ROME - In Italy, one of the countries hardest hit by the coronavirus, the debate is growing on whether it is time to downgrade the emergency and start easing restrictions after a strict five-week lockdown, now that the virus spread is showing what some see as signs of slowing down.
On top of that, there is pressure to reopen industries and businesses in the face of what could be a massive economic meltdown.
The daily death toll has been dropping steadily - as have admissions to intensive care units. But with about 500 people still dying each day, the country’s prime minister is resisting calls to relax strict social distancing and other measures.
Giuseppe Conte is urging caution and says any decision to downgrade the emergency must be taken gradually and together with scientists.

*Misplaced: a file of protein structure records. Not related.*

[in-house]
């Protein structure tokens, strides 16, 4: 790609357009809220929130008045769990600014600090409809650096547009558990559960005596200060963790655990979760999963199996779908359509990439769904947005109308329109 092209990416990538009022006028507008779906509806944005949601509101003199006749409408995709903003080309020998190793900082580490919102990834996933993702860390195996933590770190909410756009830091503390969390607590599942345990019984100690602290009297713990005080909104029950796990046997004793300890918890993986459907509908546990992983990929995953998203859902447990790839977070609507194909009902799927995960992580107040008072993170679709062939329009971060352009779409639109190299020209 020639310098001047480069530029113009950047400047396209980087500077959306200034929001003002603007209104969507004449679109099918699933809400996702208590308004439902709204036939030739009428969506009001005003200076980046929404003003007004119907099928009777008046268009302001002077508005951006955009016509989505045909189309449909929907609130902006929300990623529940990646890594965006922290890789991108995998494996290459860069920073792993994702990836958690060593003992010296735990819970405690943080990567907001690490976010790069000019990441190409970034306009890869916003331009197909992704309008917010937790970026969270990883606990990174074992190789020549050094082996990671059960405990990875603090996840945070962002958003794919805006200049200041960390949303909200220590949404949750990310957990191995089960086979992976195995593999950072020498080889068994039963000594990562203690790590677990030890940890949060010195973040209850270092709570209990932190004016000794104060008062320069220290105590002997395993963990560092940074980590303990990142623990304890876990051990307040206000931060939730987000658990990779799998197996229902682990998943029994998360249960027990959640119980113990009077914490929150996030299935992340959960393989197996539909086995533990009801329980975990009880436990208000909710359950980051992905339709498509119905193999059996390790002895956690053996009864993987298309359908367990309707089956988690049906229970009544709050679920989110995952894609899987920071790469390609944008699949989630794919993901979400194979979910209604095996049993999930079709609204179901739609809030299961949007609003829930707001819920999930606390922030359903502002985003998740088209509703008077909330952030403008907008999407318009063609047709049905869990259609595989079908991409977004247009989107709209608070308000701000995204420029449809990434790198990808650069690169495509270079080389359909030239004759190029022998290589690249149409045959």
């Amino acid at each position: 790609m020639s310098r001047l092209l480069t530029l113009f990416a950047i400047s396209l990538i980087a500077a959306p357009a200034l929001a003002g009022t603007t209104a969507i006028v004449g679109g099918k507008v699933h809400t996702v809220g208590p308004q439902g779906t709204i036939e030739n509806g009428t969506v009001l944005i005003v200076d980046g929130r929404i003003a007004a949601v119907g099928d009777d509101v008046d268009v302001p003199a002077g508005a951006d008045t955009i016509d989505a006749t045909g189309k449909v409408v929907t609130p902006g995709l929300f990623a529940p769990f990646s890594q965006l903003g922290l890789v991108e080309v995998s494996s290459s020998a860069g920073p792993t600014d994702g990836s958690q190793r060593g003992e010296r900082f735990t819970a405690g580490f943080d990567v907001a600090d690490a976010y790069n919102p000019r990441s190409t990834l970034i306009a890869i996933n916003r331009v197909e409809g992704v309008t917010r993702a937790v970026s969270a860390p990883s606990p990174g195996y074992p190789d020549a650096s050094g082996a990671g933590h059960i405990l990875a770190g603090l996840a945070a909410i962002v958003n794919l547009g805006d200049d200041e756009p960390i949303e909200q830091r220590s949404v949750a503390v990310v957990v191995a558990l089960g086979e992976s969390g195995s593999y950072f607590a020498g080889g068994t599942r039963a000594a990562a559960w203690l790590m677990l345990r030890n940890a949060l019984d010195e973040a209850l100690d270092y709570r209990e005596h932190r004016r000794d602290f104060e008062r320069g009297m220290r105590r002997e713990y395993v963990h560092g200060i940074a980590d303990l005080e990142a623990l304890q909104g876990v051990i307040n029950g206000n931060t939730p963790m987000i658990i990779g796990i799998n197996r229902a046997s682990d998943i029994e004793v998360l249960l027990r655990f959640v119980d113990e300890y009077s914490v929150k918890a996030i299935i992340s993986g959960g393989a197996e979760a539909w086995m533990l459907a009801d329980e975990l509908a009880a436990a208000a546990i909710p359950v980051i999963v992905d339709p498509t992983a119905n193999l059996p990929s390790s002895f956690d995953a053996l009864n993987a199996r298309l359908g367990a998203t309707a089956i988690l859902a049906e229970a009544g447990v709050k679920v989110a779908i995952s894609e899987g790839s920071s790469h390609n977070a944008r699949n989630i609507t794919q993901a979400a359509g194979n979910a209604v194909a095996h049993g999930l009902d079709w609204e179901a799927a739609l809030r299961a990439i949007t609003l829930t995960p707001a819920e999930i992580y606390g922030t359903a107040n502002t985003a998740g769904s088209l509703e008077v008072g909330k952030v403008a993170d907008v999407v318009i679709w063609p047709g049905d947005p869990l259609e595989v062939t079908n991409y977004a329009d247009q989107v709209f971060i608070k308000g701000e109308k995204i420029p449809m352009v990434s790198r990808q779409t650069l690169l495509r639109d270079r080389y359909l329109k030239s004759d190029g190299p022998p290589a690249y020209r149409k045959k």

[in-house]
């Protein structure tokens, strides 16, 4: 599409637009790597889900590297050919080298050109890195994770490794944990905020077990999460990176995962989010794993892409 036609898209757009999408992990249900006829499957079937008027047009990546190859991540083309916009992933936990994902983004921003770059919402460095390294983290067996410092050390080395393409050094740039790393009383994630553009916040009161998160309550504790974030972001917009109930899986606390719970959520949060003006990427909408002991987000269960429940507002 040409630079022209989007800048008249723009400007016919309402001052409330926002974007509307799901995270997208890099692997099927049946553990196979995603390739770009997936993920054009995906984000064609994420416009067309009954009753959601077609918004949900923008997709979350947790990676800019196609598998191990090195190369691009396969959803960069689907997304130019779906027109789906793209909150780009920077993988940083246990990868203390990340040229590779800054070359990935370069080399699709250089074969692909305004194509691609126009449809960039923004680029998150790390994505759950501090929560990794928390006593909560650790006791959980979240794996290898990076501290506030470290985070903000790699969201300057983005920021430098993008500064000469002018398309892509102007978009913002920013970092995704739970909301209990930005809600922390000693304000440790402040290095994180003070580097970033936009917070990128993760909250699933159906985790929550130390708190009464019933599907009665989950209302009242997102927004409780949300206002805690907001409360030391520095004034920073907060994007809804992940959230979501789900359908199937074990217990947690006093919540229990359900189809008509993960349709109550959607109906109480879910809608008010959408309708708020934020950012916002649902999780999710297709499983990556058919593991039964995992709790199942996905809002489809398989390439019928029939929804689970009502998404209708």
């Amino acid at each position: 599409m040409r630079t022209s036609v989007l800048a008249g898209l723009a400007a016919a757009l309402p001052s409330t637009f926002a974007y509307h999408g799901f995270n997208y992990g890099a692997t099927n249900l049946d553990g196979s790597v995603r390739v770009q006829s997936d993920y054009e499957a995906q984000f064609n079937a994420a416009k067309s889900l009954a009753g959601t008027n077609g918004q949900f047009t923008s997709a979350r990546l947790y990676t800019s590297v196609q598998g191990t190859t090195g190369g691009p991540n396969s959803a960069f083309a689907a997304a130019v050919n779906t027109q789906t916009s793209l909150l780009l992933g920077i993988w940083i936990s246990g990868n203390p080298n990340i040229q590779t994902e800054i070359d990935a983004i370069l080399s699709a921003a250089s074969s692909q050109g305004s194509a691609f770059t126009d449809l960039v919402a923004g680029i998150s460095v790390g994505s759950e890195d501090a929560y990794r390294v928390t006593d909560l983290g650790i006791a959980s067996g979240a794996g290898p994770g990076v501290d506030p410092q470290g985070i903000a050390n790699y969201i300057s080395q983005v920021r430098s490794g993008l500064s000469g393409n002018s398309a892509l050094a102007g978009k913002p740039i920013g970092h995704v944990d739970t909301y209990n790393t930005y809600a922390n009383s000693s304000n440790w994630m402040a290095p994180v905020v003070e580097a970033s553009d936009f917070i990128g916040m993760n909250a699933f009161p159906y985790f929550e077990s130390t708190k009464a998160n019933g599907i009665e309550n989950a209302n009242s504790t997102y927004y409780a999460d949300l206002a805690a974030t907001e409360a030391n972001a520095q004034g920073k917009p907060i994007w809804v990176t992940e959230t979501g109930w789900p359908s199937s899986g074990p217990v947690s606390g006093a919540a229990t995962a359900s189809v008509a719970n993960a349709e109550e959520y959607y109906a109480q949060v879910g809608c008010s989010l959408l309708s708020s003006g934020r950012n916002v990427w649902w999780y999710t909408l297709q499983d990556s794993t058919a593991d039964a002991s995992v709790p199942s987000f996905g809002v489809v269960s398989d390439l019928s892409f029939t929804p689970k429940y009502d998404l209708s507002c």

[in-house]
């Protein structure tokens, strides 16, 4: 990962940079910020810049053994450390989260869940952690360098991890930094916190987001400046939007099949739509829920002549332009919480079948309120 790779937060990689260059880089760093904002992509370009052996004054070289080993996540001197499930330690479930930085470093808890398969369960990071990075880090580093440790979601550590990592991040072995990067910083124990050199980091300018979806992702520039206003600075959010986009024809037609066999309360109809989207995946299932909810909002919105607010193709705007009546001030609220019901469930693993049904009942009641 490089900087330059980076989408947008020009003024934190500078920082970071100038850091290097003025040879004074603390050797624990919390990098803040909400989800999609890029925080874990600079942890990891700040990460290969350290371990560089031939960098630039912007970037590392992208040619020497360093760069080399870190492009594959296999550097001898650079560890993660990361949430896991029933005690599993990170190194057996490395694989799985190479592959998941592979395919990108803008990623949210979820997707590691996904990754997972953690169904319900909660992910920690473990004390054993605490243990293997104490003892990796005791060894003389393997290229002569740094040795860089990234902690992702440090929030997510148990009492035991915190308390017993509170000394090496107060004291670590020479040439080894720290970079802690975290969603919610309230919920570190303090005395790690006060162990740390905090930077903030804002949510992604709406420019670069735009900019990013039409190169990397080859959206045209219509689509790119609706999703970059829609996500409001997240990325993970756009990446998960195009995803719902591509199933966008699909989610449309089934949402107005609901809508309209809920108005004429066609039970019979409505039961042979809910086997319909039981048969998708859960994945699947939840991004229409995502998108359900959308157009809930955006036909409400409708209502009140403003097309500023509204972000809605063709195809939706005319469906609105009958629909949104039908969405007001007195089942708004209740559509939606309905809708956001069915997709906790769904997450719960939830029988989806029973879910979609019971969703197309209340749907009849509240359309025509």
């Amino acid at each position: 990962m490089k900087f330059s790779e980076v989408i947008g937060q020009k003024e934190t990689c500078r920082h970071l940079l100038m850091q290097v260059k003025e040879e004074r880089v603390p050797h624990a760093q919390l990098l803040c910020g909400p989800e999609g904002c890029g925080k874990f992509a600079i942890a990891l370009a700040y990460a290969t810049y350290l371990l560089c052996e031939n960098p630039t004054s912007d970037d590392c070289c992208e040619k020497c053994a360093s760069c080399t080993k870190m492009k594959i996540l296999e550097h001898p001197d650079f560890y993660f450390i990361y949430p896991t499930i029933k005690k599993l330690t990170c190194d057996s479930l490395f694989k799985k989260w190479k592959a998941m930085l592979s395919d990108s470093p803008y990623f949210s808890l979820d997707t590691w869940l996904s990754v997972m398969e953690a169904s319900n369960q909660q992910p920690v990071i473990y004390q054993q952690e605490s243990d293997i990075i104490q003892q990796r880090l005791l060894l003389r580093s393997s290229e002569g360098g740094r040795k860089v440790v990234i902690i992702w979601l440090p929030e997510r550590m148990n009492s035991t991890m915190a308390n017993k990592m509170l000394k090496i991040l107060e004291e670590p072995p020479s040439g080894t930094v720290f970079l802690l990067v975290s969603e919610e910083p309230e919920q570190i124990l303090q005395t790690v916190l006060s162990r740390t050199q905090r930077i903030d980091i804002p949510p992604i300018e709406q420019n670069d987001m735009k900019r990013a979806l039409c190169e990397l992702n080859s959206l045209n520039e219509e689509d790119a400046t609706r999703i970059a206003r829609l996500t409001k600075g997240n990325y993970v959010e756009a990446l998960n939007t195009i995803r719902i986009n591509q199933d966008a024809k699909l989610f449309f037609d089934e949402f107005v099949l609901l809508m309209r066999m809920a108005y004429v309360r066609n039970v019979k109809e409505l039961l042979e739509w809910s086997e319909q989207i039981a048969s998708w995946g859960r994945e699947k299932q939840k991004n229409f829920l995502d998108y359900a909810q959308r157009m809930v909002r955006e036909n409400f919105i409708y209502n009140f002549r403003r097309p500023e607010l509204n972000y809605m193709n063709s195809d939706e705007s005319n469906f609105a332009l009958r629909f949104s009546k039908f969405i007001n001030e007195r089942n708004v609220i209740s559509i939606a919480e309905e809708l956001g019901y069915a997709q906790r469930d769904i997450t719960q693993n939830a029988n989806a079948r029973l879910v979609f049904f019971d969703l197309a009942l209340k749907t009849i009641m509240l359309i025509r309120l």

He also warned of dire consequences yet to come for the whole of Europe if the EU does not come together and agree on a rescue package.
Conte said the future of the European Union is at stake in a challenge he has compared to that of World War II.
In an interview with the German newspaper Bild, Conte, said Europe must unite and deliver a solid response to head off a devastation of the European economy. He said the sooner financial instruments are created that will allow countries to deal with this crisis, the sooner everyone will emerge from this situation and enjoy economic and social advantages.
Divisions between southern European nations, led by Italy, and northern ones, mainly Germany and the Netherlands, have so far stalled plans for a massive package to help the hardest-hit economies recover from the effects of the pandemic.